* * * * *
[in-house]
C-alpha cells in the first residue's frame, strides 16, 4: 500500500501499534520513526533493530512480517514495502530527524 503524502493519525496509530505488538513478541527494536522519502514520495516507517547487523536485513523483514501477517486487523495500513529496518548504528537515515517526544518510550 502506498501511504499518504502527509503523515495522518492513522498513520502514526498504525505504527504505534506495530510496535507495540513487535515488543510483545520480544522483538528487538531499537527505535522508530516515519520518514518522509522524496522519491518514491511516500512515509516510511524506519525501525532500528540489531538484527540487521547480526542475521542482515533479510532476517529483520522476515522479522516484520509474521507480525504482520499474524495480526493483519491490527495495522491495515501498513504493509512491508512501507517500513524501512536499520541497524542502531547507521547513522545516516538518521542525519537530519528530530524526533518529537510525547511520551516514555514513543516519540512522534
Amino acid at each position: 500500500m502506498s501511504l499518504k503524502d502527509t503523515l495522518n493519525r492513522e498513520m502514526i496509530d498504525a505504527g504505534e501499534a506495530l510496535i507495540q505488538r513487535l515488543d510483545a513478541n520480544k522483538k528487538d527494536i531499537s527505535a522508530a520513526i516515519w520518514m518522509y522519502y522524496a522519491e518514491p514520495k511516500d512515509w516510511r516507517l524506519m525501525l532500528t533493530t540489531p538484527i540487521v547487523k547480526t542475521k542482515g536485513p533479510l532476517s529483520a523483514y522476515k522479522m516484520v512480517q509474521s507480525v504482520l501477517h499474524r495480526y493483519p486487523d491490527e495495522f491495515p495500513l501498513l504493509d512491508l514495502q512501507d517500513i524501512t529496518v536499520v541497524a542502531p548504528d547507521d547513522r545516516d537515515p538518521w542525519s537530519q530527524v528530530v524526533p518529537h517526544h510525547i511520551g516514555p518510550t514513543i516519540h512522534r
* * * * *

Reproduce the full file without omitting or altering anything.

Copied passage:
[in-house]
C-alpha cells in the first residue's frame, strides 16, 4: 500500500501499534520513526533493530512480517514495502530527524 503524502493519525496509530505488538513478541527494536522519502514520495516507517547487523536485513523483514501477517486487523495500513529496518548504528537515515517526544518510550 502506498501511504499518504502527509503523515495522518492513522498513520502514526498504525505504527504505534506495530510496535507495540513487535515488543510483545520480544522483538528487538531499537527505535522508530516515519520518514518522509522524496522519491518514491511516500512515509516510511524506519525501525532500528540489531538484527540487521547480526542475521542482515533479510532476517529483520522476515522479522516484520509474521507480525504482520499474524495480526493483519491490527495495522491495515501498513504493509512491508512501507517500513524501512536499520541497524542502531547507521547513522545516516538518521542525519537530519528530530524526533518529537510525547511520551516514555514513543516519540512522534
Amino acid at each position: 500500500m502506498s501511504l499518504k503524502d502527509t503523515l495522518n493519525r492513522e498513520m502514526i496509530d498504525a505504527g504505534e501499534a506495530l510496535i507495540q505488538r513487535l515488543d510483545a513478541n520480544k522483538k528487538d527494536i531499537s527505535a522508530a520513526i516515519w520518514m518522509y522519502y522524496a522519491e518514491p514520495k511516500d512515509w516510511r516507517l524506519m525501525l532500528t533493530t540489531p538484527i540487521v547487523k547480526t542475521k542482515g536485513p533479510l532476517s529483520a523483514y522476515k522479522m516484520v512480517q509474521s507480525v504482520l501477517h499474524r495480526y493483519p486487523d491490527e495495522f491495515p495500513l501498513l504493509d512491508l514495502q512501507d517500513i524501512t529496518v536499520v541497524a542502531p548504528d547507521d547513522r545516516d537515515p538518521w542525519s537530519q530527524v528530530v524526533p518529537h517526544h510525547i511520551g516514555p518510550t514513543i516519540h512522534r